Colombian soldiers patrol the streets of Bogota on March 30, 2020, during a mandatory national quarantine.
GUILLERMO MUNOZ/AFP via Getty Images
A nationally mandated quarantine isn’t keeping Colombia’s armed groups at home. Despite calls for a ceasefire, they are still killing activists, threatening humanitarian workers and seizing aid.
FARC commander Iván Márquez issued a return to armed struggle in a video posted Aug. 29, 2019.
Reuters TV (screengrab)
Dissidents in Colombia’s FARC guerrillas are threatening to renew armed struggle three years after signing a landmark peace deal. Here, experts explain the history of Colombia’s fragile peace process.
A police officer and an onlooker embrace after a car bomb killed 21 soldiers in Bogotá, Colombia, on Jan. 17, 2019.
A 2016 accord with the FARC guerrillas was supposed to end Colombia’s 52-year civil war. But a deadly car bomb in Bogotá shows that armed insurgents still threaten the South American country.
Ivan Duque, a peace process sceptic.
EPA/Mauricio Duenas Castaneda
Post-conflict processes are often slowed down or even halted by fear. Can Colombia buck the trend?
The future of Colombia’s fragile peace process is now in doubt.
In the most peaceful election in their modern history, Colombians have elected as their next president a conservative who will renegotiate the country’s fragile 2016 accord with the FARC guerrillas.
A deluge of information isn’t the way to win people over.
EPA/Christian Escobar Mora
The Colombian government has learned the hard way that simply explaining a complex deal to people won’t win them over.
Colombia ended its 52-year conflict with the FARC guerrillas in late 2016. The next president must decide whether to uphold the deal.
AP Photo/Ivan Valencia
Two candidates from Colombia’s May 27 presidential vote will face off on June 17. One is a former guerrilla. The other is a hard-liner. Their views for the nation’s future couldn’t be more different.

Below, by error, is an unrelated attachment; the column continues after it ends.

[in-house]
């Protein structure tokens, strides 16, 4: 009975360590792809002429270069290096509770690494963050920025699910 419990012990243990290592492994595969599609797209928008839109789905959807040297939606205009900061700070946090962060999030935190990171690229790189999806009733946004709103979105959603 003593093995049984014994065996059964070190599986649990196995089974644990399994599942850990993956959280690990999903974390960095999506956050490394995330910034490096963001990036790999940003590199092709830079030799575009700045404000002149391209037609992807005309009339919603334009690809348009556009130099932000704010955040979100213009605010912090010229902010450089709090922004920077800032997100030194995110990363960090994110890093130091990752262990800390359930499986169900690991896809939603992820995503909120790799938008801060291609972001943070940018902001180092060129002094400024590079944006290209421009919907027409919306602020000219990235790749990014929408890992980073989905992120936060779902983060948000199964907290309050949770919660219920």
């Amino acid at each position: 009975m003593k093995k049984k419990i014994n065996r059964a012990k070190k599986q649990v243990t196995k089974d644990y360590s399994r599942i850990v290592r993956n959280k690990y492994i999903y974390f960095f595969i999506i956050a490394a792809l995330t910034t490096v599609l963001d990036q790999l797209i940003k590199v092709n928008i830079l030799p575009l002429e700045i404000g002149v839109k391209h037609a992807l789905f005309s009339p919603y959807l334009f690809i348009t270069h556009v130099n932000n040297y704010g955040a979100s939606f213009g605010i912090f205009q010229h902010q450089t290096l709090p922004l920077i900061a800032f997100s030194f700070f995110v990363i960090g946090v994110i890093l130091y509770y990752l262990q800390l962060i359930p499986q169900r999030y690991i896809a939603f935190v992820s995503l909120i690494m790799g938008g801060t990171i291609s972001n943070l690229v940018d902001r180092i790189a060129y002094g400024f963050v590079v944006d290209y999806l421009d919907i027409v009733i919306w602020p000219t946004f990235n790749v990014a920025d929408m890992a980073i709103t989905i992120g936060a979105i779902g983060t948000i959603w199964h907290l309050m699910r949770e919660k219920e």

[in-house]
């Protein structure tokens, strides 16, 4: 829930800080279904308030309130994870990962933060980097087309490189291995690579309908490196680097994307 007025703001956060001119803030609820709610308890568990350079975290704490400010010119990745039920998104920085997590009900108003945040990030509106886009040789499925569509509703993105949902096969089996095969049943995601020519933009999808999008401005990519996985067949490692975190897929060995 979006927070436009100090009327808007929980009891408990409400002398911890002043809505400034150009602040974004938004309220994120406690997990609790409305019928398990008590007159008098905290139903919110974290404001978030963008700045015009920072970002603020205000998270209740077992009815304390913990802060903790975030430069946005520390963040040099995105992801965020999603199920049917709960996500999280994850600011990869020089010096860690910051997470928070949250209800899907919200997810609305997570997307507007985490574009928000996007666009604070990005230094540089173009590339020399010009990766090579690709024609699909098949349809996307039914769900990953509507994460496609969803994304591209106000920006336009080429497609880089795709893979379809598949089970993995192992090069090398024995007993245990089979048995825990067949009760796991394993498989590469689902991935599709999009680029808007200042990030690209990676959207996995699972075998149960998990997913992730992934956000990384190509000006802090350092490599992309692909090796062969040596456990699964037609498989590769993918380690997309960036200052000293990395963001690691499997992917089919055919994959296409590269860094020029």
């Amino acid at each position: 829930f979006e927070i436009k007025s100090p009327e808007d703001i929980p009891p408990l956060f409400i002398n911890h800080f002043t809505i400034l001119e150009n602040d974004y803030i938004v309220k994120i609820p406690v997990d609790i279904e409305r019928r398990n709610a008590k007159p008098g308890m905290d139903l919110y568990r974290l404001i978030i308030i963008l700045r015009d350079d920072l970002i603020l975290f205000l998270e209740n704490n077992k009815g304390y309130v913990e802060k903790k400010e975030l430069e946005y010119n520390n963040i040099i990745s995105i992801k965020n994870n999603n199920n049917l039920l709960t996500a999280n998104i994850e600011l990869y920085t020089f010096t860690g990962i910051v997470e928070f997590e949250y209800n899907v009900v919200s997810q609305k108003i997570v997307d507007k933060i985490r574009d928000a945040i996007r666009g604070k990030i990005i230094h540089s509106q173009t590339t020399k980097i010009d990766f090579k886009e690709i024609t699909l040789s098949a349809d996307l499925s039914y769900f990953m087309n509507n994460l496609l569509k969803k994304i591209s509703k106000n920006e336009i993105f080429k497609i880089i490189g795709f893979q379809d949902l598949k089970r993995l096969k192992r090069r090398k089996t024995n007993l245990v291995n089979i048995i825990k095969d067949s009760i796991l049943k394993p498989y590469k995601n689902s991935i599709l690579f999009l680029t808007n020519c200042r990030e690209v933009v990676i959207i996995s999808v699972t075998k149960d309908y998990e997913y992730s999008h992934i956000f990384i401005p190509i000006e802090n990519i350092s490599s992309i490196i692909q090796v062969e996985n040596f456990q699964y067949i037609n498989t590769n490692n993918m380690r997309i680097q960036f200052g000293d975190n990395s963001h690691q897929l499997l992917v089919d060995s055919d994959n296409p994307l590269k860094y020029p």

Peasant activists in rural Colombia have been under fire since the signing of the country’s 2016 peace plan, which will bring intensive economic development to these areas.
Nearly 300 community organizers and activists have been killed in Colombia since the country’s 2016 peace accord. Who’s behind these targeted assassinations?
The FARC is out of the running for Colombia’s president. Who gets their votes?
A former FARC rebel commander-turned- presidential candidate has withdrawn from Colombia’s 2018 election. Despite increased violence, the peace accord he signed will probably survive this setback.
Get a move on.
EPA/Mauricio Dueñas Castañeda
Some of the crucial mechanisms meant to deliver peace in Colombia have yet to be set up.
Colombians look on as House of Representatives prepares to vote on transitional justice framework after 10 months of delays.
Conservative congressional reps in Colombia have been stalling votes on key parts of the country’s peace accords through endless petitions and nonstop debate. In short, they’re filibustering.
Now the war is over, academia has a special role to play in securing the peace.
A ceasefire with the ELN rebel group is another big step toward peace in Colombia, but the road ahead is long.
A court decision securing last year’s peace deal and a new ceasefire have invigorated Colombia’s peace process, but there are plenty of ways it could still go wrong.
Supporters listen as Colombia’s disarmed Marxist insurgency, the FARC, publicly launches its new political party, also called the FARC.
Meet the Commoners’ Alternative Revolutionary Force, Colombia’s newest political party. To move beyond its violent past, the new FARC will need a charismatic leader who can win over voters.
FARC members take a long-overdue break.
EPA/Mauricio Duenas Castaneda
The last time the FARC joined in democratic politics, thousands of its members and leaders were murdered. Will this time be different?
The tropical dry forest characteristic of Colombia’s Montes de Maria region has all but disappeared.
Felipe Villegas, Instituto Humboldt
As Colombia seeks to rebuild after fifty years of armed conflict, an emerging conservationist movement is linking lasting peace to healthy habitats.
A FARC member waves a white peace flag to commemorate the completion of their disarmament.
AP Photo/Fernando Vergara
Ending violence is only a first step. Research from Colombian universities sheds light on the role of education in peace-building.
Protesters march past the venue for the World Economic Forum on Africa 2017 meeting in Durban, South Africa.
Popular protest is on the rise globally, particularly in places with deeply entrenched inequalities.
Colombians marched in Bogota on April 1 against corruption, the FARC peace process and national politics in general.
It is vital for people to demand transparency, but when popular outrage is manipulated for political purposes, democracy suffers.
Colombian president Juan Manuel Santos with a high-level UN delegation, confirming the FARC disarmament process.
Colombia’s FARC guerrillas have officially laid down their weapons. How will these former fighters fare in the group’s transition from Marxist rebellion to political party?